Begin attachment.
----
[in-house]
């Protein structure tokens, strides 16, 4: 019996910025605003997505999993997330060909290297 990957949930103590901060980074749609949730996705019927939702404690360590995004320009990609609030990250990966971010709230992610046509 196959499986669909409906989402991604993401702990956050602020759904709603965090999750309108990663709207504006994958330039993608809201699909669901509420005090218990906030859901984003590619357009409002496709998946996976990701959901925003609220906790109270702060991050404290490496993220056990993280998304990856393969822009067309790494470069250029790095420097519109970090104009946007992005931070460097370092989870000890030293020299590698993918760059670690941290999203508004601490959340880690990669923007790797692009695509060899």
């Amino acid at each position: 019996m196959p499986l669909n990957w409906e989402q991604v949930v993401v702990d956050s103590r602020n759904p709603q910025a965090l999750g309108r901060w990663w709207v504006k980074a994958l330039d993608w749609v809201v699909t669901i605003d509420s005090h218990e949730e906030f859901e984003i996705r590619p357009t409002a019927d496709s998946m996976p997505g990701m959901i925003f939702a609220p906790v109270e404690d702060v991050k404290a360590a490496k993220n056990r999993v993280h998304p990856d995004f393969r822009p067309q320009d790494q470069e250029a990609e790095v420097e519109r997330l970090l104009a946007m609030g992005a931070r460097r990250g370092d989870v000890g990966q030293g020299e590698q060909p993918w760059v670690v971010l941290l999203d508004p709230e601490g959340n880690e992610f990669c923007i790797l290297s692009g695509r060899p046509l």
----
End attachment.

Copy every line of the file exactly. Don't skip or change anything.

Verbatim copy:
[in-house]
């Protein structure tokens, strides 16, 4: 019996910025605003997505999993997330060909290297 990957949930103590901060980074749609949730996705019927939702404690360590995004320009990609609030990250990966971010709230992610046509 196959499986669909409906989402991604993401702990956050602020759904709603965090999750309108990663709207504006994958330039993608809201699909669901509420005090218990906030859901984003590619357009409002496709998946996976990701959901925003609220906790109270702060991050404290490496993220056990993280998304990856393969822009067309790494470069250029790095420097519109970090104009946007992005931070460097370092989870000890030293020299590698993918760059670690941290999203508004601490959340880690990669923007790797692009695509060899």
């Amino acid at each position: 019996m196959p499986l669909n990957w409906e989402q991604v949930v993401v702990d956050s103590r602020n759904p709603q910025a965090l999750g309108r901060w990663w709207v504006k980074a994958l330039d993608w749609v809201v699909t669901i605003d509420s005090h218990e949730e906030f859901e984003i996705r590619p357009t409002a019927d496709s998946m996976p997505g990701m959901i925003f939702a609220p906790v109270e404690d702060v991050k404290a360590a490496k993220n056990r999993v993280h998304p990856d995004f393969r822009p067309q320009d790494q470069e250029a990609e790095v420097e519109r997330l970090l104009a946007m609030g992005a931070r460097r990250g370092d989870v000890g990966q030293g020299e590698q060909p993918w760059v670690v971010l941290l999203d508004p709230e601490g959340n880690e992610f990669c923007i790797l290297s692009g695509r060899p046509l």